Sunday, 22 July 2007

"warm smell of fajitas"

ukulele orchestra of great britain, proving that g.w.f. handel is to pop music what james brown is to hip hop. wait til the 3.30 mark.

more fun:

gilbert white has a blog. here he is a fortnight after the american revolution:
"July 22, 1776 – Bees swarm the swarm of a swarm, which swarmed itself at the beginning of June. A neighbour has had nine swarms from four stalls: two apiece from three of them, & three from one."

berkeley place is on a roll:
smashing pumpkins a to z
humongous covers post
decemberists rarities
springsteen covers a to z
john paul jones, ben harper, m. ward and ?uestlove play led zep at bonnaroo

captain's dead has the beach boys and the grateful dead on stage together at the last night of the fillmore east in 1971

no trivia holds forth: uffie is more than just an empty ironist, you empty ironists! but she's still not much cop.

straight bangin' is campaigning to have tony yayo reincarcerated

daily cognition on the most absurd tv premises of all time.

floodwatch has put together a 45-minute best of dj premier. boom and indeed bap. funnily enough, yours truly is on floodwatch in south oxford. if there are no posts for a while, it's because i'm underwater. possibly watching clams.

Friday, 20 July 2007

Live review – Foxes and Anna Log, The Wheatsheaf, Oxford

Taking a break from listening to underwhelming rap mixtapes while hunched over a laptop, GMS heads out into the “live arena” to find out what the kids are up to these days. What with their myspace and all.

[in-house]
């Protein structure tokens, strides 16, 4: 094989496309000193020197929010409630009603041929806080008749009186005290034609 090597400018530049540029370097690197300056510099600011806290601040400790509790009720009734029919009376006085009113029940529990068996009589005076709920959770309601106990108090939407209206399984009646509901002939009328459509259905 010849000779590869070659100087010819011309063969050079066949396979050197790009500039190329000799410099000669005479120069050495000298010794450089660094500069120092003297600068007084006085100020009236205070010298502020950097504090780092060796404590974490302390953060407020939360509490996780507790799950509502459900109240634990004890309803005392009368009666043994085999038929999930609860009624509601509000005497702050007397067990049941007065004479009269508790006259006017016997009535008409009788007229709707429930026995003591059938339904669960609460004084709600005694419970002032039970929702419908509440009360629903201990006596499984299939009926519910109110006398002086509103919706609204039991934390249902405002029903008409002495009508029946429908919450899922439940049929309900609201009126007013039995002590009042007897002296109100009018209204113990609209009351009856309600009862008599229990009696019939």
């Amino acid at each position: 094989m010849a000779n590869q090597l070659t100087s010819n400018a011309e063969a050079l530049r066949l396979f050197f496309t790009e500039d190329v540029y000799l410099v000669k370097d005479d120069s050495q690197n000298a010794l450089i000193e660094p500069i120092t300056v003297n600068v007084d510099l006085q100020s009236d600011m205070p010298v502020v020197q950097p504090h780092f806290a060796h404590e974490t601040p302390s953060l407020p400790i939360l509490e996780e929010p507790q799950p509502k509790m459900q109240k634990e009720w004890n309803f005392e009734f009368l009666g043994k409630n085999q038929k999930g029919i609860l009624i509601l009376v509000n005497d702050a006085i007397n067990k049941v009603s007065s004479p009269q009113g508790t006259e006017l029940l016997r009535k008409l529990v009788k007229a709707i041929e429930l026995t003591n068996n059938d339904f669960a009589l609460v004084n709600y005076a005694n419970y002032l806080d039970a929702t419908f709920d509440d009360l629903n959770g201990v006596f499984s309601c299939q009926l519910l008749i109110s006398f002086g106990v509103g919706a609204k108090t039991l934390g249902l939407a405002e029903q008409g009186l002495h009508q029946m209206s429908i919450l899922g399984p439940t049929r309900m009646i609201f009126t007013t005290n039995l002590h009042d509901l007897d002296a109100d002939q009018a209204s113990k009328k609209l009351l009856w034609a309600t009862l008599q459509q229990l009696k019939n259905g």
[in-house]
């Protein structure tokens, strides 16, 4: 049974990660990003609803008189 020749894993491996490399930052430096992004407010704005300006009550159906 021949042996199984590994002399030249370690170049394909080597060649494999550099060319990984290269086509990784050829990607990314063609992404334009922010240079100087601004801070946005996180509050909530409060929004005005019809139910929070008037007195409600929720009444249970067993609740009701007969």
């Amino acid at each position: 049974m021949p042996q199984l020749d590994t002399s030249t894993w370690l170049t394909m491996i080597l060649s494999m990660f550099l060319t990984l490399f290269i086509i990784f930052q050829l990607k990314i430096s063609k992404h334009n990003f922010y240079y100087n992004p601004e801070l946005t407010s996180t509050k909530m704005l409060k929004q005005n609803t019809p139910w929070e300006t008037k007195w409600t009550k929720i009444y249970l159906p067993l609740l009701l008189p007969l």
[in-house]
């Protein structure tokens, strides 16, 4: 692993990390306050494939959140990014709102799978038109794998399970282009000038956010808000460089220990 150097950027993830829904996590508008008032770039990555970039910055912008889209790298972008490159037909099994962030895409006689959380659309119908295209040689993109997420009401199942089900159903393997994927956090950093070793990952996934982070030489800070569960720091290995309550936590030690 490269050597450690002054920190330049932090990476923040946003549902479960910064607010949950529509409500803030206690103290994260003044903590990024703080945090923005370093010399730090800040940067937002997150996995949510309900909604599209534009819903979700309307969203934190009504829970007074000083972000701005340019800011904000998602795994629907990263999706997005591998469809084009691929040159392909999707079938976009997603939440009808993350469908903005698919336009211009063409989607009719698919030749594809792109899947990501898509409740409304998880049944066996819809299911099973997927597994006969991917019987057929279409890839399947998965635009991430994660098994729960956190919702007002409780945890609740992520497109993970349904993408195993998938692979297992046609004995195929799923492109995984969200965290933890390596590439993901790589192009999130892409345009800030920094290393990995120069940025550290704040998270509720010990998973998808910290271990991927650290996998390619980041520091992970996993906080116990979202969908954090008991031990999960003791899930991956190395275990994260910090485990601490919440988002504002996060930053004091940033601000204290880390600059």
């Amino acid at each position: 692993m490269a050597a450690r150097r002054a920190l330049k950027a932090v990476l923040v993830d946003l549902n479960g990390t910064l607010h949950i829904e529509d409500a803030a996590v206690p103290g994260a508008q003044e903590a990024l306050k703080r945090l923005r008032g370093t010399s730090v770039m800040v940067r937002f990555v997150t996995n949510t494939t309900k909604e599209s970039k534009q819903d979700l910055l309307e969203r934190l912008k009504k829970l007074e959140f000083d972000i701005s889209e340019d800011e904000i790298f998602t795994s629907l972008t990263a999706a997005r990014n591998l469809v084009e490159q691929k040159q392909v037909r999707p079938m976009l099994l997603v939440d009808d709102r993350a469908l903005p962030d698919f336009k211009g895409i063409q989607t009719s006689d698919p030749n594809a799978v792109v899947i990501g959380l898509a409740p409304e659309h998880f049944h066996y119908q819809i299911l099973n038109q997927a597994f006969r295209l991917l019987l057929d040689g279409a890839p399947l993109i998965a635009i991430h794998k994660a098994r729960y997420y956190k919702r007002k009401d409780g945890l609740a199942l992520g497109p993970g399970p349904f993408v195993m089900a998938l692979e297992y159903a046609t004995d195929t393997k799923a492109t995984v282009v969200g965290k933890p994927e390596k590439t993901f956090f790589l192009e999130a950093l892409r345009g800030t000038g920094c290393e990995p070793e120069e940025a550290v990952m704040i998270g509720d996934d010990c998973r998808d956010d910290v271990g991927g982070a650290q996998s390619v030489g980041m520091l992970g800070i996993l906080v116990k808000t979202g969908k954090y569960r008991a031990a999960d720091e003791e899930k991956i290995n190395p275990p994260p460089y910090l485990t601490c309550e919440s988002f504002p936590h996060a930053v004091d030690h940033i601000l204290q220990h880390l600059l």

Watch out - she'll twee you

First up is Anna Log, who probably wasn’t born when the posters on the wall of the Wheatsheaf were put up (anybody remember Straw?). She sports a spotty Lily Allen-style dress and angel wings, and delivers stage banter which is equal parts self-deprecation and in-jokery. Worrying signs, especially as her website encourages me to “think of banana milk and penny whistles”, which is something I refuse to do. But Ms. Log’s songs are, on the whole, much more confident and accomplished than the twee presentation would suggest. She’s at her best on her own, at the piano, straddling the line between torch songs and rolling vaudeville in a manner that recalls Rufus Wainwright’s first album. The lyrics tend to avoid the worst excesses of mopy teens and piano ladies, while the voice is an impressive mix of Linda Thompson’s folky melancholia, Sandy Denny’s inflections, and Carole King’s controlled melodies. The addition of a full band for half the set dulls the effect somewhat, smothering the complexities of the arrangements with relentlessly-spry Housemartins-style jangly indie-pop. But there are enough original ideas, interesting influences and indie-folk skillz to make her well worth seeking out. With that in mind, plenty of "audio" to be found here.